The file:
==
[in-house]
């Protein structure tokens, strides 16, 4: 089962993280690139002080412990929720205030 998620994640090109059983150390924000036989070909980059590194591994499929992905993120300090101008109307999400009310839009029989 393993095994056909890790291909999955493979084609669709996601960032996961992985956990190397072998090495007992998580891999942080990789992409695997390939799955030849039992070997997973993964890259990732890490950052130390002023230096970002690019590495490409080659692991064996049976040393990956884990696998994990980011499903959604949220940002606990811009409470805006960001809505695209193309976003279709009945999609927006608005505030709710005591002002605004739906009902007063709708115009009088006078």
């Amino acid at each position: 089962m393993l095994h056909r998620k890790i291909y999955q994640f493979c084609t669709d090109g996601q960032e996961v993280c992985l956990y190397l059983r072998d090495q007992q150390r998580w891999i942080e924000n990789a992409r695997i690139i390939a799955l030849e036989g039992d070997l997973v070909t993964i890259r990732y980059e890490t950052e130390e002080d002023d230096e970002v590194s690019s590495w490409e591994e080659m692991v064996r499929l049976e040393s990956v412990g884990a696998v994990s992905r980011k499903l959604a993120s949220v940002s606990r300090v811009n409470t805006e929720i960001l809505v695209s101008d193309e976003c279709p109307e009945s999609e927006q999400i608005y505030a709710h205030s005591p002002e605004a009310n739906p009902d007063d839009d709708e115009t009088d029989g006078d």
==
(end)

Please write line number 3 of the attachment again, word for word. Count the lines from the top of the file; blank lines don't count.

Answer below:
């Amino acid at each position: 089962m393993l095994h056909r998620k890790i291909y999955q994640f493979c084609t669709d090109g996601q960032e996961v993280c992985l956990y190397l059983r072998d090495q007992q150390r998580w891999i942080e924000n990789a992409r695997i690139i390939a799955l030849e036989g039992d070997l997973v070909t993964i890259r990732y980059e890490t950052e130390e002080d002023d230096e970002v590194s690019s590495w490409e591994e080659m692991v064996r499929l049976e040393s990956v412990g884990a696998v994990s992905r980011k499903l959604a993120s949220v940002s606990r300090v811009n409470t805006e929720i960001l809505v695209s101008d193309e976003c279709p109307e009945s999609e927006q999400i608005y505030a709710h205030s005591p002002e605004a009310n739906p009902d007063d839009d709708e115009t009088d029989g006078d």